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7 Stories
March 14 - 24, 2019 (Victoria, BC)

Creative Team:

Produced by the University of Victoria Phoenix Theatre

Written by Morris Panych

Directed by Fran Gebhard

Set Design by Ken MacDonald

Set Adapted by Conor P. Farrell

Costume Design by Bryce Butkiewicz

Lighting Design by Zhe (Harry) Lin

Sound Design by Olivia Wheeler

Stage Managed by Kelsey Ward.

With thanks to Charles Procure,

Bryn FinerIzabella Herndl,

and Karina Kalvaitis.

Images by Dean Kalyan


Sivert Das: Percy
Aidan Guerreiro: Leonard
Daniel Handford: Al
Lyle Hendriks: Man
Emily Hay: Jennifer
Natalie Lichtenwald: Joan
Alexander Moorman: Wilson
Tallas Munro: Rodney
Douglas Peerless: Marshall
Rahat Saini: Lillian
Aaron Smail: Michael
Sadie Tims: Rachel
Taryn Yoneda: Charlotte

 Fast-paced and full of eccentric characters, this dark comedy takes place on a seventh storey window ledge where a man is contemplating jumping. Endlessly interrupted by a variety of quirky building residents, he becomes drawn into the absurdity of their daily lives. So self-absorbed are his neighbours, that no one even bothers to ask why he’s out there! This quick-witted, sophisticated satire will have you philosophizing about life and death, right up to its existential conclusion. Written thirty years ago by the award-winning Canadian playwright Morris Panych, 7 Stories was the winner of six Jessie Awards, including Outstanding Original Play.


“The stage is set — literally — for the Phoenix Theatre’s production of 7 Stories, the acclaimed existential comedy from playwright Morris Panych. 

And it’s big. Very big, in fact. 

The sheer scale of the set, which stands at a whopping 23 feet and is made to resemble the face of an apartment building, complete with windows and sills, will make for a must-see run at the University of Victoria’s Phoenix Theatre, starting today. 

The set was made using construction plans based on blueprints by Ken MacDonald, the original set designer. 


Bursting with a colour palette inspired by Belgian artist René Magritte, with snowy-white clouds and piercing blue sky as a backdrop, the set gives the audience the impression of floating. That was an important feeling to communicate, given what transpires.” - Mike Devlin, Times Colonist

“Before the production even begins, the grandeur of the set is enough to stir you. Director Fran Gebhard uses Ken MacDonald’s original set design of a 23-foot tall apartment building which extends from below the stage to the sky, so to speak, as the backdrop is a brilliant blue overlaid with heavy white clouds inspired by the surrealist artist, Rene Magritte.” - Showbill Canada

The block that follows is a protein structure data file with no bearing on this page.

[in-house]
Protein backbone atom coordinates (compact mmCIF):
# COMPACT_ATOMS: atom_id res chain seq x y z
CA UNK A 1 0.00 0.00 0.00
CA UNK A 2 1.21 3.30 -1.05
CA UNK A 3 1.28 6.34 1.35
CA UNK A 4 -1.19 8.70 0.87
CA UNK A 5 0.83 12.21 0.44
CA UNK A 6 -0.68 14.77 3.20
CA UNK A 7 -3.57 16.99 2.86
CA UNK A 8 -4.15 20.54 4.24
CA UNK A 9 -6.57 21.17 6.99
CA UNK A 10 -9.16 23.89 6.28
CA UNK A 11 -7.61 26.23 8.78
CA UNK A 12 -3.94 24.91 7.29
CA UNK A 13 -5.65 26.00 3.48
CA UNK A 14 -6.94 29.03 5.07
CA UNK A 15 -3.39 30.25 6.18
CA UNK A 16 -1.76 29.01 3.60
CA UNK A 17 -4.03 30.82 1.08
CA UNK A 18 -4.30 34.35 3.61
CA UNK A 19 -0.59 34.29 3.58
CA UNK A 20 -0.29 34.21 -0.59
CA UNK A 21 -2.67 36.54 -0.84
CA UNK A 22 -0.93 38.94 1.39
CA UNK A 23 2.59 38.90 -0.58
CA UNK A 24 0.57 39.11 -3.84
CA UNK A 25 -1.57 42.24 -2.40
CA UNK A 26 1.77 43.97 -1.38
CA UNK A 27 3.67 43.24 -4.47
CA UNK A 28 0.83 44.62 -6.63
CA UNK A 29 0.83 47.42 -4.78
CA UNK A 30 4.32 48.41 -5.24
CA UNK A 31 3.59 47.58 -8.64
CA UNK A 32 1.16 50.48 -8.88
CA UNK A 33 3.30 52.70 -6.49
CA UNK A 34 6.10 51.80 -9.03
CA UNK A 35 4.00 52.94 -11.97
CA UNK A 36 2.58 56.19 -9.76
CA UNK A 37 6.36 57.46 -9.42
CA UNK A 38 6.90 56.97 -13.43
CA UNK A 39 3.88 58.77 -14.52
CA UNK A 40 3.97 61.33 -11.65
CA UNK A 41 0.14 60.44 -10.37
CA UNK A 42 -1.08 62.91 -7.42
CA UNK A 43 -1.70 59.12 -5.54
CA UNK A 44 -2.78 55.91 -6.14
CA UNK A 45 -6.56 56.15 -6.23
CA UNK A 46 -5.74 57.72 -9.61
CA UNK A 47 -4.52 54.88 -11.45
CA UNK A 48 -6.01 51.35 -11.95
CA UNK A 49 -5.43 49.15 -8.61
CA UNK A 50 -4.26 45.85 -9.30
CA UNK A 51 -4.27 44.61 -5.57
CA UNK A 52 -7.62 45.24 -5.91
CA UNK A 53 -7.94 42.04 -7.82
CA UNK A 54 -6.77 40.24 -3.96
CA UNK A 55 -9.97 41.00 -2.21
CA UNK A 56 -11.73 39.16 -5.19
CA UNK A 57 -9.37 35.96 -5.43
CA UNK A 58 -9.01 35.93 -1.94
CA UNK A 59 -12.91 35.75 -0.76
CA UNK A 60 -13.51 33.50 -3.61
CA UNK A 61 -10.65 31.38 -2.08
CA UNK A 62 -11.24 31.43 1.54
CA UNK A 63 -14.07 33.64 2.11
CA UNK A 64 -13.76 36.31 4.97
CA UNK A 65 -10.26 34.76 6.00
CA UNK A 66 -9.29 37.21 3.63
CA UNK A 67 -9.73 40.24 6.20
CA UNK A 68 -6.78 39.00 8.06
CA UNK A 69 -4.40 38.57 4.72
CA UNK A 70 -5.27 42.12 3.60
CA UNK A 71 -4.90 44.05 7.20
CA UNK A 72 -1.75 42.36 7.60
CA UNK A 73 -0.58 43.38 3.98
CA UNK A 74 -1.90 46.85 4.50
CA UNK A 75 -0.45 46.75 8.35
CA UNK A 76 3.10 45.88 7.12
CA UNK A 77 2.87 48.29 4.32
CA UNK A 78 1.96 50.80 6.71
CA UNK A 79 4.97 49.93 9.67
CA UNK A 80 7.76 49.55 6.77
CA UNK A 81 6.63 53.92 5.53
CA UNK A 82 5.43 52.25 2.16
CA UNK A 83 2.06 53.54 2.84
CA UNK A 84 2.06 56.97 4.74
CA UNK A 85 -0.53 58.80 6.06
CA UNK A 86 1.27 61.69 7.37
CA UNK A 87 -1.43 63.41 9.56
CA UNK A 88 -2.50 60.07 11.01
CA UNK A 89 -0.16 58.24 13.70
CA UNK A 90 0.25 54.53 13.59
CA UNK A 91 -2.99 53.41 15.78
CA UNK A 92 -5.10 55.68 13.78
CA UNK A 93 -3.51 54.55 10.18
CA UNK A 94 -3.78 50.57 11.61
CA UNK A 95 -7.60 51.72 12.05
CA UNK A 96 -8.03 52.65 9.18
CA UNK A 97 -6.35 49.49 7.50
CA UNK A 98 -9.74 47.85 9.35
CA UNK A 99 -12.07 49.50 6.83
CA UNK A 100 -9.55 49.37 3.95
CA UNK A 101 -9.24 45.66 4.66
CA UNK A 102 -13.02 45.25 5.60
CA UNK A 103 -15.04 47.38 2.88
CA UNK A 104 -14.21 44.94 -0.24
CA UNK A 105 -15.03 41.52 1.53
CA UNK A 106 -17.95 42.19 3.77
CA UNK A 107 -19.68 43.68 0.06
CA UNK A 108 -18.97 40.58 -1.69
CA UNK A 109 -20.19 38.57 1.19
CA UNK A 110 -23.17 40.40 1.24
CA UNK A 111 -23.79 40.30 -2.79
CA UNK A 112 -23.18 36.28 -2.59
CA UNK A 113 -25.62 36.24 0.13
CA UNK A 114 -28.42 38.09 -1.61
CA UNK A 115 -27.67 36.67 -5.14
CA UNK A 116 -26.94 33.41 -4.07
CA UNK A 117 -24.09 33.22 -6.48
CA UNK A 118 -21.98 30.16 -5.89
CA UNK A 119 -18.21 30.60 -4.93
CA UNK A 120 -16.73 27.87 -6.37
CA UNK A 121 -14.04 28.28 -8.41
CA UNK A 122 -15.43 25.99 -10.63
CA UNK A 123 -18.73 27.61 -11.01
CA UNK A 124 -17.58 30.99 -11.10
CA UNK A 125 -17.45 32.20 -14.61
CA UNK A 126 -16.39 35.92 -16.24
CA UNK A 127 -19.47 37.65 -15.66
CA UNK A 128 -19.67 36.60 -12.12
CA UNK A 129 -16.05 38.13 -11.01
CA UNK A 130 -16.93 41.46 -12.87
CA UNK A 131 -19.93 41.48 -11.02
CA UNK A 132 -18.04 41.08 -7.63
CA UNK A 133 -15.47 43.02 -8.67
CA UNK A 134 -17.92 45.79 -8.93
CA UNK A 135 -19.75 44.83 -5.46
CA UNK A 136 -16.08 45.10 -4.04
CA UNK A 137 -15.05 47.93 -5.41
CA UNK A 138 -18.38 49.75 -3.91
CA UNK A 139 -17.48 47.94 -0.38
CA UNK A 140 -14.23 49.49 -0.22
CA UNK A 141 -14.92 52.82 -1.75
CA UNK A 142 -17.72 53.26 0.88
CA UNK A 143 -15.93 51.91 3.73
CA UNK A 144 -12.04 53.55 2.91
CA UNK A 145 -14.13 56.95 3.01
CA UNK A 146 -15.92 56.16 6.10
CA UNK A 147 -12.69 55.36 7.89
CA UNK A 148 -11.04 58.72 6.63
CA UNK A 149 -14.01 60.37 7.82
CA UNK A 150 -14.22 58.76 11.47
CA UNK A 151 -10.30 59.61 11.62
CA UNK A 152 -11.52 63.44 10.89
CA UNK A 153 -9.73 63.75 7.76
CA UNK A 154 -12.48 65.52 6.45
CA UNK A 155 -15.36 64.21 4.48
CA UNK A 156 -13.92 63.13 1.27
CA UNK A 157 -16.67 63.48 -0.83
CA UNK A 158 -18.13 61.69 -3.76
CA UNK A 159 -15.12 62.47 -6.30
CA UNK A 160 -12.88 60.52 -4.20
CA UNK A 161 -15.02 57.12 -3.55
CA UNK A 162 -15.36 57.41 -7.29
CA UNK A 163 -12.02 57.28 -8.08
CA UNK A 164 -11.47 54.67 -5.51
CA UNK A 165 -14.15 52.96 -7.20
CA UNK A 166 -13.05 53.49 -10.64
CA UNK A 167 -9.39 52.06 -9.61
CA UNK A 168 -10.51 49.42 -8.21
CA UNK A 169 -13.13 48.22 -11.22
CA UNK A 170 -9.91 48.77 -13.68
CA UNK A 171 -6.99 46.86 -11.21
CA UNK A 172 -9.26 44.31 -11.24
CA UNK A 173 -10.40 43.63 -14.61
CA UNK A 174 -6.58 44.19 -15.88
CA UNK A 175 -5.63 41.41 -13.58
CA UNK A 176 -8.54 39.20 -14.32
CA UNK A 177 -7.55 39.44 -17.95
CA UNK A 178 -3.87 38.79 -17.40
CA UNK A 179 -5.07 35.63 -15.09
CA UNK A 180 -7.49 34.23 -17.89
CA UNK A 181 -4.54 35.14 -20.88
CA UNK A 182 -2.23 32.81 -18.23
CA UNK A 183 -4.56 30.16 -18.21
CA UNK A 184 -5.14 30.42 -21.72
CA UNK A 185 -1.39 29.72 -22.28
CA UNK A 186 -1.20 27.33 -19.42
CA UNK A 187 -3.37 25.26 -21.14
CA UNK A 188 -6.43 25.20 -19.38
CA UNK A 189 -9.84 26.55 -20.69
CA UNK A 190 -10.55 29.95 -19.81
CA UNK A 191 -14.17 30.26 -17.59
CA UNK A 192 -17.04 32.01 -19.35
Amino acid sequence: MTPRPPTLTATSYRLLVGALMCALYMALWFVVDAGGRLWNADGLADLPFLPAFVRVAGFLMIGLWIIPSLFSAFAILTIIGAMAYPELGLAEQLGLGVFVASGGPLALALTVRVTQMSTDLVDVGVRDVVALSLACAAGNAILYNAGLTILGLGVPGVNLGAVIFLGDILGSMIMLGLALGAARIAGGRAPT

“Set entirely on the window ledge of a seventh-storey building (thus the amazing set, adapted here from Ken MacDonald’s original design by student Conor Farrell, which stretches from floor to the lighting rig), this satire still holds up three decades on […] If you’ve never seen “7 Stories”, this is a great chance to see the show […] And if you have seen it, well, just come for the set-an ode to Rene Magritte’s surrealist art.” - Check the Program

“7 Stories takes place, yes, seven stories up, in one of the most jaw-dropping sets I have ever seen. Designed by award-winning set designer Ken MacDonald, the set is a mixture of interactive architecture and brilliant lighting. There’s a row of windows at the top, each opening to display the actors who are talking at that time and then closing when the lines have been spoken. […] With its amazing set, marvellous actors, and evocative story that speaks so clearly to the human condition, 7 Stories is an experience that will stay with you for a very long time.” - Emily Welch, Nexus

“The audience watches from the perspective of the ledge, with the residents leaning out of their windows as the man with the bowler hat awkwardly shuffles out of the way and lets everything happen around him. The set is a curved wall that slopes from the bottom of the stage all the way to the top with the ledge and the windows sitting in the middle. The set is effective, and feels like you’re staring at an inverted lens” - Brianna Bock, the Martlet

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